Eoin Morgan was not in the side despite his limited cricket so far this season and recent return to form with a 49-ball hundred in the CB40. Instead, he had a net on the Nursery Ground ahead of linking up with the England squad in Southampton on Thursday.

Andrew McGlashan is an assistant editor at ESPNcricinfo

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Posted by jonesy2 on (June 15, 2012, 15:45 GMT)

the windies are going to destory england in series, absolutel carnage awaits

Posted by   on (June 15, 2012, 2:49 GMT)

I think Chanderpaul should play at least two more full series in one-day internationals as a gesture of showing our appreciation for his contributions to West Indies cricket. However, I think that we need more guys like Dwayne Smith, Chris Gayle, the Bravo Brothers, Samuels, Pollard and company to build a cricket side for the next world cup in 2015. For test matches, we need need either Narsingh Deonarine or Marlon Samuels batting around Chanderpaul for the next two seasons. Honestly, I think in two years time, Chanderpaul will retire from international cricket.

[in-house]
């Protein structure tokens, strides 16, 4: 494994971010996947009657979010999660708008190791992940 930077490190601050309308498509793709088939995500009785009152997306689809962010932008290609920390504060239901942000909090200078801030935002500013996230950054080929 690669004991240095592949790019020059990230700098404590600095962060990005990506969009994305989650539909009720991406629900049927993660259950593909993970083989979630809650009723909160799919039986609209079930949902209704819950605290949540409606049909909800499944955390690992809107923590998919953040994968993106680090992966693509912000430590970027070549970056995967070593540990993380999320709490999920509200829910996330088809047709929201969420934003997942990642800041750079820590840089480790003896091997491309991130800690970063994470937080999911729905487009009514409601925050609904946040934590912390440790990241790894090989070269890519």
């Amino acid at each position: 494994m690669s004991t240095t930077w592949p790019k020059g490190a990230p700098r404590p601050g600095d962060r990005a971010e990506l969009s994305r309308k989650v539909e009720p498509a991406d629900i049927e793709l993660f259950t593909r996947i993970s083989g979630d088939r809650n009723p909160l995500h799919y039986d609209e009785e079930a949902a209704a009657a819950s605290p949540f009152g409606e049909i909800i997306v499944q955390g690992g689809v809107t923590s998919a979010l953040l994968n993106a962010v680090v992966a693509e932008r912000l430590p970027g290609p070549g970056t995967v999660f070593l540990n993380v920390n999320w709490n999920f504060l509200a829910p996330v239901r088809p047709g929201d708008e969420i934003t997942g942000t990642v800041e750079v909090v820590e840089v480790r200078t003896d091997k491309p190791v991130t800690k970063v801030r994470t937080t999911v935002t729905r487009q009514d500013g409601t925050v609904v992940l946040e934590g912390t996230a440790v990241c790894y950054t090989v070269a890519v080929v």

Posted by   on (June 14, 2012, 17:46 GMT)

this is mouth watering..i wish windies beat england by some margin

Posted by   on (June 14, 2012, 16:23 GMT)

Gayle,2 Bravo's,Pollard,D.Sminth,Sammy, A. Russel & Samuels of course .... Windies a Top quality side after loong time.... love to see Caribbeans doing well in Cricket ...

Posted by Rally_Windies on (June 14, 2012, 14:24 GMT)

this team would even be a better Test Team than what they played (with the addition of Roach of course) ....

but as long as the batting is weak Sammy will be invaluable at 8... a strong 6 batsmen will mean : (1) Rhamdin can continue averaging 23 and be fine... and the bowling line up would be, Rampaul, Taylor, Roach and Fidel Edwards/Spinner ... with Tino and Sammy as cover for form/fitness of the pacers.

so it is not in Gibson's interest, or Sammy's to pick a top order than can hold its own without help form the tail ....

Posted by AP_88 on (June 14, 2012, 11:52 GMT)